Oh! what a tangled web we weave
When first we practice to deceive!

Sir Walter Scott

From the poem, Marmion, published in 1808

It’s safe to assume that Sir Walter Scott, the author of Ivanhoe, who was born in the 18th century, was not thinking of California when he wrote the lines above. But, I find it hard not to connect the poet’s thought to the major state political issues that have captured the media and voters attention recently: the placement of the governor’s tax measure on the ballot, high speed rail, and pension reform.

Today’s hearing in a Sacramento courtroom will determine if the governor and the legislature are trying to pull a fast one on the public by rearranging the order of ballot initiatives to put the governor’s initiative on top by declaring the legislature’s action “related to the budget.”

The argument from the governor’s side that all initiative constitutional amendments influence the budget does not hold water when you consider both statutory measures that really do influence the budget and some of the constitutional measures that have passed.

Anybody remember the initiative constitutional amendment that banned fisherman from using gill nets? It passed in 1990 and became part of the state constitution. Does that measure have more influence on the state budget than, say, Molly Munger’s tax proposal, a statute, that would effect nearly every taxpayer and greatly influence the state’s revenue and spending?

The issue debated before the court today has a greater long-term effect on state budgeting than the positioning of propositions on the ballot. Whether the legislature has the power to decide how it can manipulate the process to declare any bill an “appropriation related to the budget” and pass it to take effect immediately has far-reaching consequences. If the court sides with the legislative majority’s interpretation then legislators would produce more of the deceptive bills such as the one the court is considering today.

Was it deception or simply poor math that presented the voters with a business plan for High Speed Rail on the 2008 ballot that was so far off in its estimations on a number issues related to the bullet train?

It is now clear that the original information provided the voters, overestimated ridership, overestimated the speed of the train and travel time, overestimated available funding sources, and, most importantly, underestimated costs.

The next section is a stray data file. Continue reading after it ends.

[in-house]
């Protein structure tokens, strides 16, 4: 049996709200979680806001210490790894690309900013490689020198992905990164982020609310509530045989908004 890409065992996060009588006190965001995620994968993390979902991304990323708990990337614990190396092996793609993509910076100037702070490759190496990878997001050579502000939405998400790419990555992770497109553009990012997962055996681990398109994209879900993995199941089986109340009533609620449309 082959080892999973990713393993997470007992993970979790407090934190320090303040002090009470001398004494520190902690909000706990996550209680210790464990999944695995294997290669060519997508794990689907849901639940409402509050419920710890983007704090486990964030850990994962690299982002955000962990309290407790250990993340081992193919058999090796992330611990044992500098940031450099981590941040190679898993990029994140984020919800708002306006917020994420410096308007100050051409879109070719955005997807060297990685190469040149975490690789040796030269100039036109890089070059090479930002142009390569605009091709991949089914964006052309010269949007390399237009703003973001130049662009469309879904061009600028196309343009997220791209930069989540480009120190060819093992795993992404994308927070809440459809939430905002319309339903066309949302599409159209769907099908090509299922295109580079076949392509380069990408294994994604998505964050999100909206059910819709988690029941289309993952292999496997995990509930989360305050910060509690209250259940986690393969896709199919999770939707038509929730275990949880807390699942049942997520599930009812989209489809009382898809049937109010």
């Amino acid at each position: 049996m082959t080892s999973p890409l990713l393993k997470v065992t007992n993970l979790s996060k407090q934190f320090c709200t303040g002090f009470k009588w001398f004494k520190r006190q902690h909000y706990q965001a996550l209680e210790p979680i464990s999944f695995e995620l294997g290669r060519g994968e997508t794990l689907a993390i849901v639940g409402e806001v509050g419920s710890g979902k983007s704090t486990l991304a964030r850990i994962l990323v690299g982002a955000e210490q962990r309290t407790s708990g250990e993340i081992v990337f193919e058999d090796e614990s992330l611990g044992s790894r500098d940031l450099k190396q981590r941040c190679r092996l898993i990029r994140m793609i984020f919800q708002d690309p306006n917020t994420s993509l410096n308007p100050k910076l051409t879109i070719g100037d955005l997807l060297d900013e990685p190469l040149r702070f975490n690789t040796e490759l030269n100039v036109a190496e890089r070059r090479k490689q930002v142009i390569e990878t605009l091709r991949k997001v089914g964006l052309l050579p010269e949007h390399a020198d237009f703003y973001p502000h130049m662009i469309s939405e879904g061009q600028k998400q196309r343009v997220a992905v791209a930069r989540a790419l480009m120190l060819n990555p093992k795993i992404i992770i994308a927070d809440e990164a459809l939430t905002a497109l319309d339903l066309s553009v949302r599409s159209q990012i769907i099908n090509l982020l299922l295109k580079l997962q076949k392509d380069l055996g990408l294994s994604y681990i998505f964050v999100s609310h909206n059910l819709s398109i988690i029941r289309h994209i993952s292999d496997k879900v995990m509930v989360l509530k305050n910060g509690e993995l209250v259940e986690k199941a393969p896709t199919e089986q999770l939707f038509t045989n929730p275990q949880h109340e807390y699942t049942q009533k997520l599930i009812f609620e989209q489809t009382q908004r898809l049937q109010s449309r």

Others saw the truth in these miscalculations from the beginning.  A report issued jointly by the Reason Foundation, Citizens Against Government Waste and the Howard Jarvis Taxpayers Foundation two months before the High Speed Rail vote disclosed among other things, that the cost would not be the $33 billion that the rail authority was telling the public but more like $65-$81 billion, which now appears to be correct.

The failure to deal with public pension reform is another problem facing the legislature. We don’t know exactly what the legislature has in mind since the leadership has refused to reveal their plan to the public. However, if the letters from the mayors of San Diego and San Jose sent to key legislators and made public are an indication, the legislature is trying to undercut pension reforms on the local level through state action, at the behest of the public employee unions. This would be unpardonable.

As been often said, politics ain’t bean bag, but the efforts of state government bodies to change the rules or not provide factual information or generally deceive the public in the spirit of believing they are doing what is best for the state exemplifies the warning offered by Walter Scott.

The legislature is building a tangled web that undermines trust in government, a web that will ensnare government itself and its ability to function.